Lossy compression is typically applied to digital photos and graphic files. Such files include data that the viewer would not be able to notice if removed. For example small changes to color in a photo might not be noticeable. The decompressed file is not exactly the same as the original one but when viewing both the original and decompressed photos side by side the viewer can not tell the difference. Lossy compression software can be set to different compression levels based on how much data is allowed to be lost. At some point losing too much data is noticeable and degrades the digital photo quality. Many digital cameras allow you to set the level of compression from low to high where high compression means smaller files but less quality and low compression means bigger files but no noticeable quality degradation.
Common digital photo file formats
You can know what a digital photo file format is by checking its extension. Usually the extension is three letters representing a specific format. Here is a list of the common extensions and formats:
BMP – Windows Bitmap: this is a basic raw format. The photo is stored as a pixel raster and is not compressed. While this format is very easy to use and is supported by practice all software it is not efficient as there is no compression applied.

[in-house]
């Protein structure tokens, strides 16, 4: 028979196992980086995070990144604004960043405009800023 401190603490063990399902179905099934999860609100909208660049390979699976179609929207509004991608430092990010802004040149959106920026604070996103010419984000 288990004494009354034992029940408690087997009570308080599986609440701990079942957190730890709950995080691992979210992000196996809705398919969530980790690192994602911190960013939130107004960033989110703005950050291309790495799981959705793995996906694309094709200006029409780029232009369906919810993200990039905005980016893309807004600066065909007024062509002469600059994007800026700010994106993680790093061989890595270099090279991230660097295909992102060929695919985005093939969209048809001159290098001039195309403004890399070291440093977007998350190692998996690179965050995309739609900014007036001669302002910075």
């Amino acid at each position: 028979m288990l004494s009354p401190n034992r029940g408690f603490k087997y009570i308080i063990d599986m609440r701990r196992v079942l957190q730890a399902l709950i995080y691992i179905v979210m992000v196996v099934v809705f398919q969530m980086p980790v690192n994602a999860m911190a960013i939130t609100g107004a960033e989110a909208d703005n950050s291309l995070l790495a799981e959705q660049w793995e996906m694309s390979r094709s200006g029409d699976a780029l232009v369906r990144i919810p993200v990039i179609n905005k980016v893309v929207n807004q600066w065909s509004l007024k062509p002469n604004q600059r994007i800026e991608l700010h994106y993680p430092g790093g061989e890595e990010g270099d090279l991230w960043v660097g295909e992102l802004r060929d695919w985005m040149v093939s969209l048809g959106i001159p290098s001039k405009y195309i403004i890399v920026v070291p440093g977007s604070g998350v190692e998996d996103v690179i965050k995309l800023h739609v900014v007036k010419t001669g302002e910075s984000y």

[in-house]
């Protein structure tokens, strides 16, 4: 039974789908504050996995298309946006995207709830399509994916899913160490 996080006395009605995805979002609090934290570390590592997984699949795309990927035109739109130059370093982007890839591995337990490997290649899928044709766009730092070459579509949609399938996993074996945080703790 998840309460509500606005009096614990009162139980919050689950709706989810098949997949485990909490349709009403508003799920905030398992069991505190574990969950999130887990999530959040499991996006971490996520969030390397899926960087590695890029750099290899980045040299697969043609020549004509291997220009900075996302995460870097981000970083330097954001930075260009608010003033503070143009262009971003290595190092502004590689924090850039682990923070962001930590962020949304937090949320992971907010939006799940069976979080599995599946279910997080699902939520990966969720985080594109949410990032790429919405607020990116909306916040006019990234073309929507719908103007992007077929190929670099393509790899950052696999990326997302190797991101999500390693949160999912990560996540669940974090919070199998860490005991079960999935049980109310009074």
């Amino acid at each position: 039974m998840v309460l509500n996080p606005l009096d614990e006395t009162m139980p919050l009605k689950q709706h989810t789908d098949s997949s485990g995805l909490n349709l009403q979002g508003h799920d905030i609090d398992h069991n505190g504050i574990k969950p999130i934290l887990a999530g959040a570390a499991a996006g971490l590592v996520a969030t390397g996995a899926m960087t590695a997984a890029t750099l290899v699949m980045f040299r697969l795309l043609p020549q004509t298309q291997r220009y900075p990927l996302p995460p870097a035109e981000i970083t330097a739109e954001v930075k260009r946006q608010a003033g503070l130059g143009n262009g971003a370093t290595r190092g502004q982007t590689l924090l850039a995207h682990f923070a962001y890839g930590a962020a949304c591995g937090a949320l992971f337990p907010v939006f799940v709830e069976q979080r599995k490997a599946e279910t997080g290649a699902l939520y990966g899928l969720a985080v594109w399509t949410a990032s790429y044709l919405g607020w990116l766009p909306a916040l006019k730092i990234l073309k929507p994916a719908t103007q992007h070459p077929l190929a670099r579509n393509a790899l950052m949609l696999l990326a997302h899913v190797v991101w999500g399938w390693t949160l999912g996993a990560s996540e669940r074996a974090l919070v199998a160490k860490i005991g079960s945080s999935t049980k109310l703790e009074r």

GIF – Graphics Interchange Format: An old file format initiated by CompuServe. It uses a lossless LZW compression and is thus more efficient than BMP files. GIF files are very efficient for storing basic graphics (that include lines, circles and other graphical shapes) and also efficient for storing small digital photos but are rarely used to store large digital photos as there are more efficient formats for that purpose. GIF files can also include multiple "frames" and support basic animation.
PNG – Portable Network Graphics: This relatively new format was designed to be used in online applications such as web pages. It uses a lossless compression. The original goal of the PNG format was to replace GIF (due to some licensing complications associated with the GIF format). PNG is commonly used now by online web sites to represent small digital photos or graphics replacing the GIF format.
JPEG – Joint Photographic Experts Group: Also known as JPG this file format was designed by a special industry group and became an ISO standard. The design goal of the format was the efficient storage of digital photographic files. Although JPG files can support lossless compression they are almost always used in lossy compression mode. JPG files are very efficient in compressing digital photos. The JPG compression software can be set to different compression levels – with higher compression levels The photo files can get very small but they can also get distributed. JPG files are the most common ones used by digital cameras to store compressed digital photos on memory cards and computer hard disks as they result in small file sizes and strictly any noticeable photo quality degradation.